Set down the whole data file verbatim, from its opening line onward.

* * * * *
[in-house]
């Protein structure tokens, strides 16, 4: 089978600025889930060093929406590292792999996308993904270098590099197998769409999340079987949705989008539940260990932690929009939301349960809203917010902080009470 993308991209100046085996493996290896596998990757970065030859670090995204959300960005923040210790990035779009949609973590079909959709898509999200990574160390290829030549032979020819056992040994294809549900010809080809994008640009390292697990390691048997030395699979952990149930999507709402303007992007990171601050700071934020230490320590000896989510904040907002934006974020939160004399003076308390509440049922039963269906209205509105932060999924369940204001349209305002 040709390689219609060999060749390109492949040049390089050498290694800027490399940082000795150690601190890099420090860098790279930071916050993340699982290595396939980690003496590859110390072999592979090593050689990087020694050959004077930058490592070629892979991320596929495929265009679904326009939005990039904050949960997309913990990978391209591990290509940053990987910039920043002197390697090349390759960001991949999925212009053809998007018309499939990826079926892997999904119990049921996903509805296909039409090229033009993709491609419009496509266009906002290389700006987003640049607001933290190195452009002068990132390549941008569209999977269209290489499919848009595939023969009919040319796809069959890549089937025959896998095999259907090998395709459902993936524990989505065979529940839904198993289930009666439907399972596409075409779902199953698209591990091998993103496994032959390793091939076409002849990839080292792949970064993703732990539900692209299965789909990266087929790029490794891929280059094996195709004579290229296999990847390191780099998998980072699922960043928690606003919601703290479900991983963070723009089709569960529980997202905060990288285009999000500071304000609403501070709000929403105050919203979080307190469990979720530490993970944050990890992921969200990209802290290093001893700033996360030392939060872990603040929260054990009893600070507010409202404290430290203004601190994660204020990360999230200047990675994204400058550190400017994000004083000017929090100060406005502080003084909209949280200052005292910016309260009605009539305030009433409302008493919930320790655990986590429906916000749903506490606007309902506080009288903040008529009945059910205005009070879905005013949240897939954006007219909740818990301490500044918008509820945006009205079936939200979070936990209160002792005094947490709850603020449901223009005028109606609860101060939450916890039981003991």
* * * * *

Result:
[in-house]
């Protein structure tokens, strides 16, 4: 089978600025889930060093929406590292792999996308993904270098590099197998769409999340079987949705989008539940260990932690929009939301349960809203917010902080009470 993308991209100046085996493996290896596998990757970065030859670090995204959300960005923040210790990035779009949609973590079909959709898509999200990574160390290829030549032979020819056992040994294809549900010809080809994008640009390292697990390691048997030395699979952990149930999507709402303007992007990171601050700071934020230490320590000896989510904040907002934006974020939160004399003076308390509440049922039963269906209205509105932060999924369940204001349209305002 040709390689219609060999060749390109492949040049390089050498290694800027490399940082000795150690601190890099420090860098790279930071916050993340699982290595396939980690003496590859110390072999592979090593050689990087020694050959004077930058490592070629892979991320596929495929265009679904326009939005990039904050949960997309913990990978391209591990290509940053990987910039920043002197390697090349390759960001991949999925212009053809998007018309499939990826079926892997999904119990049921996903509805296909039409090229033009993709491609419009496509266009906002290389700006987003640049607001933290190195452009002068990132390549941008569209999977269209290489499919848009595939023969009919040319796809069959890549089937025959896998095999259907090998395709459902993936524990989505065979529940839904198993289930009666439907399972596409075409779902199953698209591990091998993103496994032959390793091939076409002849990839080292792949970064993703732990539900692209299965789909990266087929790029490794891929280059094996195709004579290229296999990847390191780099998998980072699922960043928690606003919601703290479900991983963070723009089709569960529980997202905060990288285009999000500071304000609403501070709000929403105050919203979080307190469990979720530490993970944050990890992921969200990209802290290093001893700033996360030392939060872990603040929260054990009893600070507010409202404290430290203004601190994660204020990360999230200047990675994204400058550190400017994000004083000017929090100060406005502080003084909209949280200052005292910016309260009605009539305030009433409302008493919930320790655990986590429906916000749903506490606007309902506080009288903040008529009945059910205005009070879905005013949240897939954006007219909740818990301490500044918008509820945006009205079936939200979070936990209160002792005094947490709850603020449901223009005028109606609860101060939450916890039981003991």